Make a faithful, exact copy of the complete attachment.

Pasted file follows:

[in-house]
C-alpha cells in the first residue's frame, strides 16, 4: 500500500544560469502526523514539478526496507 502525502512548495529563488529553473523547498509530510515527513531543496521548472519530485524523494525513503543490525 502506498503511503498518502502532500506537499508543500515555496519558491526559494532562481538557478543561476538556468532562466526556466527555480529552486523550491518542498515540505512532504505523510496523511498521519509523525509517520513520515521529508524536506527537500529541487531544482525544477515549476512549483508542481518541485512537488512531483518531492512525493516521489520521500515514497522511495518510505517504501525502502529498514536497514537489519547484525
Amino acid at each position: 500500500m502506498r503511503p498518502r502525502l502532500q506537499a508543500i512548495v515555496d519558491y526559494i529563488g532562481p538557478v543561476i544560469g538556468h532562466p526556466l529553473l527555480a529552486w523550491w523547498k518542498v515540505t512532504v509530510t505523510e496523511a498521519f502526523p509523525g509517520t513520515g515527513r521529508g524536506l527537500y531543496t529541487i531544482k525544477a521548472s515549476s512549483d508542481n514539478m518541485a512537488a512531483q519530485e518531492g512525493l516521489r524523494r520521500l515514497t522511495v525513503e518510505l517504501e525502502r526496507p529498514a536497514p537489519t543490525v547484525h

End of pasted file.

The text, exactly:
[in-house]
C-alpha cells in the first residue's frame, strides 16, 4: 500500500544560469502526523514539478526496507 502525502512548495529563488529553473523547498509530510515527513531543496521548472519530485524523494525513503543490525 502506498503511503498518502502532500506537499508543500515555496519558491526559494532562481538557478543561476538556468532562466526556466527555480529552486523550491518542498515540505512532504505523510496523511498521519509523525509517520513520515521529508524536506527537500529541487531544482525544477515549476512549483508542481518541485512537488512531483518531492512525493516521489520521500515514497522511495518510505517504501525502502529498514536497514537489519547484525
Amino acid at each position: 500500500m502506498r503511503p498518502r502525502l502532500q506537499a508543500i512548495v515555496d519558491y526559494i529563488g532562481p538557478v543561476i544560469g538556468h532562466p526556466l529553473l527555480a529552486w523550491w523547498k518542498v515540505t512532504v509530510t505523510e496523511a498521519f502526523p509523525g509517520t513520515g515527513r521529508g524536506l527537500y531543496t529541487i531544482k525544477a521548472s515549476s512549483d508542481n514539478m518541485a512537488a512531483q519530485e518531492g512525493l516521489r524523494r520521500l515514497t522511495v525513503e518510505l517504501e525502502r526496507p529498514a536497514p537489519t543490525v547484525h